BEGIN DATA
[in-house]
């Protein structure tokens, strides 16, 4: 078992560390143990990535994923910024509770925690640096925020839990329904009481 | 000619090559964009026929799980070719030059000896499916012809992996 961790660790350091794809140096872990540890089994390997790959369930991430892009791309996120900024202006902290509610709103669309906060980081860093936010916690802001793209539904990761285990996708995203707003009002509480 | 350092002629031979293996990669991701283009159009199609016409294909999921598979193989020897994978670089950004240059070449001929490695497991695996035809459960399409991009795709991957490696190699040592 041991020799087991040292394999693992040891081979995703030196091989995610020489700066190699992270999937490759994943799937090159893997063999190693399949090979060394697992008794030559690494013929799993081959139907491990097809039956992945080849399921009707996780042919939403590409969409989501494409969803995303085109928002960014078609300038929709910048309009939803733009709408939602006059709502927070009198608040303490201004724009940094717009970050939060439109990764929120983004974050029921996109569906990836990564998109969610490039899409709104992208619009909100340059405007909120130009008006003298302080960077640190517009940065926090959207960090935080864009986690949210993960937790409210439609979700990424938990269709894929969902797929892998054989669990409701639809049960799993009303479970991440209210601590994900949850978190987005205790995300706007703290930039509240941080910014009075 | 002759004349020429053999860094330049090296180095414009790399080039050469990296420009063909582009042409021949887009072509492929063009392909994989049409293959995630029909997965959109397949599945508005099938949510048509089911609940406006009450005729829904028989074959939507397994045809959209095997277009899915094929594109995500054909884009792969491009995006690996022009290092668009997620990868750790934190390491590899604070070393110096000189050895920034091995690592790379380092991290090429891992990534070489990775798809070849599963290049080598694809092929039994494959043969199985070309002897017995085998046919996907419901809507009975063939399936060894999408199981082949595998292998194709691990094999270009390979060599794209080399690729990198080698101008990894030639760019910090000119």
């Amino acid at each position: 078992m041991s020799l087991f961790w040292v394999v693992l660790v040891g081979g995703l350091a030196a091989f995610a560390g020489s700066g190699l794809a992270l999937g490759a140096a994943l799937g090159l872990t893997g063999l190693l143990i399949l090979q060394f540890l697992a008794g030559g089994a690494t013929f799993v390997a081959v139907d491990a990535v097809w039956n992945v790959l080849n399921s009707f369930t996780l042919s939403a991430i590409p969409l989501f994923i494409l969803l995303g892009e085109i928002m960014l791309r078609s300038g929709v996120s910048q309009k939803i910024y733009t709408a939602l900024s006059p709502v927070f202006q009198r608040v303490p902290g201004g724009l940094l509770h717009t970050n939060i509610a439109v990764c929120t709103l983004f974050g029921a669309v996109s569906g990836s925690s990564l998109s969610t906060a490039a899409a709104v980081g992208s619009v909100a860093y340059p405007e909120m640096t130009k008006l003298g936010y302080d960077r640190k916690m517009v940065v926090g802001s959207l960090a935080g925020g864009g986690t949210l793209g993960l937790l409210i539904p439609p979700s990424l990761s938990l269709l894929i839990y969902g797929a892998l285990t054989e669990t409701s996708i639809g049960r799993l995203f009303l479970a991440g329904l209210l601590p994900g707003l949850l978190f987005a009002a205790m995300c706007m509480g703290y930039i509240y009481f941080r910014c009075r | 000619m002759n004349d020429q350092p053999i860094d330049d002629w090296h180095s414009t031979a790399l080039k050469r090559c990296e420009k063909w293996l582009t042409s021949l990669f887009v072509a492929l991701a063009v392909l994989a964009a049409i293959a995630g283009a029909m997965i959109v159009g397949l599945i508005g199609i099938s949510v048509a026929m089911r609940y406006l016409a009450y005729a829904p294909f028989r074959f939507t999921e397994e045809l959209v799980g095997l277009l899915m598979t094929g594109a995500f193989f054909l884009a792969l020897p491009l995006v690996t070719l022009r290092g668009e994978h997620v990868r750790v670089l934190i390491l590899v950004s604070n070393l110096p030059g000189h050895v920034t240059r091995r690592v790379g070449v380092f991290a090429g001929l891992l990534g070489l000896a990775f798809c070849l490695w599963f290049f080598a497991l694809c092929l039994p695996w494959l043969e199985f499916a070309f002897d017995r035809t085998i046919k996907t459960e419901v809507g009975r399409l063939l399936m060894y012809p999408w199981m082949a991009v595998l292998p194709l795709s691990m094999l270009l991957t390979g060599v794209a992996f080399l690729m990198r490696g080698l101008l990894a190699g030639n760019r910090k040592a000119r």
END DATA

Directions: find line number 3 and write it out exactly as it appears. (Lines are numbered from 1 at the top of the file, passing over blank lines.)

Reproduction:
């Amino acid at each position: 078992m041991s020799l087991f961790w040292v394999v693992l660790v040891g081979g995703l350091a030196a091989f995610a560390g020489s700066g190699l794809a992270l999937g490759a140096a994943l799937g090159l872990t893997g063999l190693l143990i399949l090979q060394f540890l697992a008794g030559g089994a690494t013929f799993v390997a081959v139907d491990a990535v097809w039956n992945v790959l080849n399921s009707f369930t996780l042919s939403a991430i590409p969409l989501f994923i494409l969803l995303g892009e085109i928002m960014l791309r078609s300038g929709v996120s910048q309009k939803i910024y733009t709408a939602l900024s006059p709502v927070f202006q009198r608040v303490p902290g201004g724009l940094l509770h717009t970050n939060i509610a439109v990764c929120t709103l983004f974050g029921a669309v996109s569906g990836s925690s990564l998109s969610t906060a490039a899409a709104v980081g992208s619009v909100a860093y340059p405007e909120m640096t130009k008006l003298g936010y302080d960077r640190k916690m517009v940065v926090g802001s959207l960090a935080g925020g864009g986690t949210l793209g993960l937790l409210i539904p439609p979700s990424l990761s938990l269709l894929i839990y969902g797929a892998l285990t054989e669990t409701s996708i639809g049960r799993l995203f009303l479970a991440g329904l209210l601590p994900g707003l949850l978190f987005a009002a205790m995300c706007m509480g703290y930039i509240y009481f941080r910014c009075r | 000619m002759n004349d020429q350092p053999i860094d330049d002629w090296h180095s414009t031979a790399l080039k050469r090559c990296e420009k063909w293996l582009t042409s021949l990669f887009v072509a492929l991701a063009v392909l994989a964009a049409i293959a995630g283009a029909m997965i959109v159009g397949l599945i508005g199609i099938s949510v048509a026929m089911r609940y406006l016409a009450y005729a829904p294909f028989r074959f939507t999921e397994e045809l959209v799980g095997l277009l899915m598979t094929g594109a995500f193989f054909l884009a792969l020897p491009l995006v690996t070719l022009r290092g668009e994978h997620v990868r750790v670089l934190i390491l590899v950004s604070n070393l110096p030059g000189h050895v920034t240059r091995r690592v790379g070449v380092f991290a090429g001929l891992l990534g070489l000896a990775f798809c070849l490695w599963f290049f080598a497991l694809c092929l039994p695996w494959l043969e199985f499916a070309f002897d017995r035809t085998i046919k996907t459960e419901v809507g009975r399409l063939l399936m060894y012809p999408w199981m082949a991009v595998l292998p194709l795709s691990m094999l270009l991957t390979g060599v794209a992996f080399l690729m990198r490696g080698l101008l990894a190699g030639n760019r910090k040592a000119r």